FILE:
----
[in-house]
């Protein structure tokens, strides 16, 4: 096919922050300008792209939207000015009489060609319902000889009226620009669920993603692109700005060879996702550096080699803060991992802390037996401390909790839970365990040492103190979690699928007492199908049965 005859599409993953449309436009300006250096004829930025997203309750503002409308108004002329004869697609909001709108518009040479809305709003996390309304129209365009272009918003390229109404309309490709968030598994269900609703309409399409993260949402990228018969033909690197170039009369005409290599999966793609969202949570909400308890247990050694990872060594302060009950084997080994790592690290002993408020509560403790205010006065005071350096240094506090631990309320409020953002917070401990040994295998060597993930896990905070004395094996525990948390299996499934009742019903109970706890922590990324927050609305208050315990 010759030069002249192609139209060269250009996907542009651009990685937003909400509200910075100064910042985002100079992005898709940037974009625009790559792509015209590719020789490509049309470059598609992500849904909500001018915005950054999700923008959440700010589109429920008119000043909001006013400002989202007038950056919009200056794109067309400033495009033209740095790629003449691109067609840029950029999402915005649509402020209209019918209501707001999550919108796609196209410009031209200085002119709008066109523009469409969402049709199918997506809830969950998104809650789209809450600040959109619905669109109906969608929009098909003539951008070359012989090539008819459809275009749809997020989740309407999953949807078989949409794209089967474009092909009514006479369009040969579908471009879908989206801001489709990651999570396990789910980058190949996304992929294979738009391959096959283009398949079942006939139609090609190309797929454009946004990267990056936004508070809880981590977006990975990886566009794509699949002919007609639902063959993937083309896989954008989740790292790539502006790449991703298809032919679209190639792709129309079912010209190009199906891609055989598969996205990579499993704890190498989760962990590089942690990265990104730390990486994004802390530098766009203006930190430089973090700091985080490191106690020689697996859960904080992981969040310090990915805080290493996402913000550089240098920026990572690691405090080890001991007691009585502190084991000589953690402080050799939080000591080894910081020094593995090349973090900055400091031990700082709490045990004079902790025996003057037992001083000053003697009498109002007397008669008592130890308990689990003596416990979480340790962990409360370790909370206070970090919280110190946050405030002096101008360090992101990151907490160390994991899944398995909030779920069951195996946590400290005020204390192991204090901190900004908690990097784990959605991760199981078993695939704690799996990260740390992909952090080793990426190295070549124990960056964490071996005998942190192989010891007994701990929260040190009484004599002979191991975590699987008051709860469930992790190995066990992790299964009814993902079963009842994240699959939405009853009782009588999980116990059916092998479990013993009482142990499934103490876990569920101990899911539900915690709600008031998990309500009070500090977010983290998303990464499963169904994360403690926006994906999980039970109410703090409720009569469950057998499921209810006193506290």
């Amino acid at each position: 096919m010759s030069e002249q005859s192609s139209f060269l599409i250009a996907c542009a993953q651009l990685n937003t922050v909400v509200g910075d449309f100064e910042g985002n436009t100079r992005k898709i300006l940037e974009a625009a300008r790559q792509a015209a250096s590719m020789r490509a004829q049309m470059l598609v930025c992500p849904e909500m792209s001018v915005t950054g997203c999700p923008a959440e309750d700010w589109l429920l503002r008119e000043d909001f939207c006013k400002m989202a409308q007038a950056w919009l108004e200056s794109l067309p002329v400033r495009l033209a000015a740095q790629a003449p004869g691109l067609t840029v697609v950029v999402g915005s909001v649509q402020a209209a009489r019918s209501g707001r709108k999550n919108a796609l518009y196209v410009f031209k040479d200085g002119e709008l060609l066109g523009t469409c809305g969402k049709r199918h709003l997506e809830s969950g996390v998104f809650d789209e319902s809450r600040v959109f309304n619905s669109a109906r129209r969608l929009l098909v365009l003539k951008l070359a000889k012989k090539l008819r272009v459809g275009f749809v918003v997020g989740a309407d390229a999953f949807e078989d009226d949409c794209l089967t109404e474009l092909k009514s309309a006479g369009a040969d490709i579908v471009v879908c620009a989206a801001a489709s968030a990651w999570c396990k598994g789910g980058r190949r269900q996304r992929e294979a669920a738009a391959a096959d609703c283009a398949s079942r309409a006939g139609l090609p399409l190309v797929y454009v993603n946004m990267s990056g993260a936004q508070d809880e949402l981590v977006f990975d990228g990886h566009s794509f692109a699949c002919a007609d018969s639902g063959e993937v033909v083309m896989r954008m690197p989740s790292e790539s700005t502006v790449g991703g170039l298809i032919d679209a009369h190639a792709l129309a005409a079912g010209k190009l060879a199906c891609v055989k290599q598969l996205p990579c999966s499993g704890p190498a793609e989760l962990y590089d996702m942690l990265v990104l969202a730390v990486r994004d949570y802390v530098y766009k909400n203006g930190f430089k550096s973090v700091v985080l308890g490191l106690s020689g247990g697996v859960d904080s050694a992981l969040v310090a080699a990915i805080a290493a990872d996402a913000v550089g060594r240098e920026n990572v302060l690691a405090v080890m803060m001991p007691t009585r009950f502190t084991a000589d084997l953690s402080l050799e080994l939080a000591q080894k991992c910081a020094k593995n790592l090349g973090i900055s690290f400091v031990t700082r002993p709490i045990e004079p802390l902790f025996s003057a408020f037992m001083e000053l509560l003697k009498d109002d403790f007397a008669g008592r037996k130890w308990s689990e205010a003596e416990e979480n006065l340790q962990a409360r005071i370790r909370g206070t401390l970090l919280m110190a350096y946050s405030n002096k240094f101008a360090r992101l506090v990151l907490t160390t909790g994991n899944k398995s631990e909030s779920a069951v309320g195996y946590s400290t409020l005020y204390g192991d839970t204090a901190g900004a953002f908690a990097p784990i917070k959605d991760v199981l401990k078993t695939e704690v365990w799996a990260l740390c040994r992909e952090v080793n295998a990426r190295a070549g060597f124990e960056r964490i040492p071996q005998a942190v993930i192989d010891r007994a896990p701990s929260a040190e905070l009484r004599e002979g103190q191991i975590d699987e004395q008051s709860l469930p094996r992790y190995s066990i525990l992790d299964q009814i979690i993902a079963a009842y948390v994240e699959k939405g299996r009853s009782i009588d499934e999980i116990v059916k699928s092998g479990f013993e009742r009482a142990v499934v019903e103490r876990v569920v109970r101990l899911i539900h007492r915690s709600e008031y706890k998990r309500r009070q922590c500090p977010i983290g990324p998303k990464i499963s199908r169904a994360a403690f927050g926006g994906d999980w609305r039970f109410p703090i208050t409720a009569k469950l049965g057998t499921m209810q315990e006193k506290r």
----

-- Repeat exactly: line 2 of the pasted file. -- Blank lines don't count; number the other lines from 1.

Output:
């Protein structure tokens, strides 16, 4: 096919922050300008792209939207000015009489060609319902000889009226620009669920993603692109700005060879996702550096080699803060991992802390037996401390909790839970365990040492103190979690699928007492199908049965 005859599409993953449309436009300006250096004829930025997203309750503002409308108004002329004869697609909001709108518009040479809305709003996390309304129209365009272009918003390229109404309309490709968030598994269900609703309409399409993260949402990228018969033909690197170039009369005409290599999966793609969202949570909400308890247990050694990872060594302060009950084997080994790592690290002993408020509560403790205010006065005071350096240094506090631990309320409020953002917070401990040994295998060597993930896990905070004395094996525990948390299996499934009742019903109970706890922590990324927050609305208050315990 010759030069002249192609139209060269250009996907542009651009990685937003909400509200910075100064910042985002100079992005898709940037974009625009790559792509015209590719020789490509049309470059598609992500849904909500001018915005950054999700923008959440700010589109429920008119000043909001006013400002989202007038950056919009200056794109067309400033495009033209740095790629003449691109067609840029950029999402915005649509402020209209019918209501707001999550919108796609196209410009031209200085002119709008066109523009469409969402049709199918997506809830969950998104809650789209809450600040959109619905669109109906969608929009098909003539951008070359012989090539008819459809275009749809997020989740309407999953949807078989949409794209089967474009092909009514006479369009040969579908471009879908989206801001489709990651999570396990789910980058190949996304992929294979738009391959096959283009398949079942006939139609090609190309797929454009946004990267990056936004508070809880981590977006990975990886566009794509699949002919007609639902063959993937083309896989954008989740790292790539502006790449991703298809032919679209190639792709129309079912010209190009199906891609055989598969996205990579499993704890190498989760962990590089942690990265990104730390990486994004802390530098766009203006930190430089973090700091985080490191106690020689697996859960904080992981969040310090990915805080290493996402913000550089240098920026990572690691405090080890001991007691009585502190084991000589953690402080050799939080000591080894910081020094593995090349973090900055400091031990700082709490045990004079902790025996003057037992001083000053003697009498109002007397008669008592130890308990689990003596416990979480340790962990409360370790909370206070970090919280110190946050405030002096101008360090992101990151907490160390994991899944398995909030779920069951195996946590400290005020204390192991204090901190900004908690990097784990959605991760199981078993695939704690799996990260740390992909952090080793990426190295070549124990960056964490071996005998942190192989010891007994701990929260040190009484004599002979191991975590699987008051709860469930992790190995066990992790299964009814993902079963009842994240699959939405009853009782009588999980116990059916092998479990013993009482142990499934103490876990569920101990899911539900915690709600008031998990309500009070500090977010983290998303990464499963169904994360403690926006994906999980039970109410703090409720009569469950057998499921209810006193506290």